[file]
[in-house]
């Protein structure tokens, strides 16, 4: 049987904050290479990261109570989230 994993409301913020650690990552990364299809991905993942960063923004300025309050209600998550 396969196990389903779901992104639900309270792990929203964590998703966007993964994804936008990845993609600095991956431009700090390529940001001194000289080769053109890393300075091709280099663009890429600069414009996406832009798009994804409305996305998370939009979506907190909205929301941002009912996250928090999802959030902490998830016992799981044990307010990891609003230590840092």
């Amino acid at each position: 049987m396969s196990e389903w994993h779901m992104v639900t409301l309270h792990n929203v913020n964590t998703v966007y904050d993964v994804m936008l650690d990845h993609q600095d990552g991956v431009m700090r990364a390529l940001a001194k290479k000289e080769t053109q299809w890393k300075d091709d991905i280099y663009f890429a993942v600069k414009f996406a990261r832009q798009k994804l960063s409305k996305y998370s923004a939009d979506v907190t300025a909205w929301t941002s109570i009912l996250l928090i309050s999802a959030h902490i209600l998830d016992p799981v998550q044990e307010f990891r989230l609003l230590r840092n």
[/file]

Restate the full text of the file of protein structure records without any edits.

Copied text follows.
[in-house]
């Protein structure tokens, strides 16, 4: 049987904050290479990261109570989230 994993409301913020650690990552990364299809991905993942960063923004300025309050209600998550 396969196990389903779901992104639900309270792990929203964590998703966007993964994804936008990845993609600095991956431009700090390529940001001194000289080769053109890393300075091709280099663009890429600069414009996406832009798009994804409305996305998370939009979506907190909205929301941002009912996250928090999802959030902490998830016992799981044990307010990891609003230590840092």
């Amino acid at each position: 049987m396969s196990e389903w994993h779901m992104v639900t409301l309270h792990n929203v913020n964590t998703v966007y904050d993964v994804m936008l650690d990845h993609q600095d990552g991956v431009m700090r990364a390529l940001a001194k290479k000289e080769t053109q299809w890393k300075d091709d991905i280099y663009f890429a993942v600069k414009f996406a990261r832009q798009k994804l960063s409305k996305y998370s923004a939009d979506v907190t300025a909205w929301t941002s109570i009912l996250l928090i309050s999802a959030h902490i209600l998830d016992p799981v998550q044990e307010f990891r989230l609003l230590r840092n």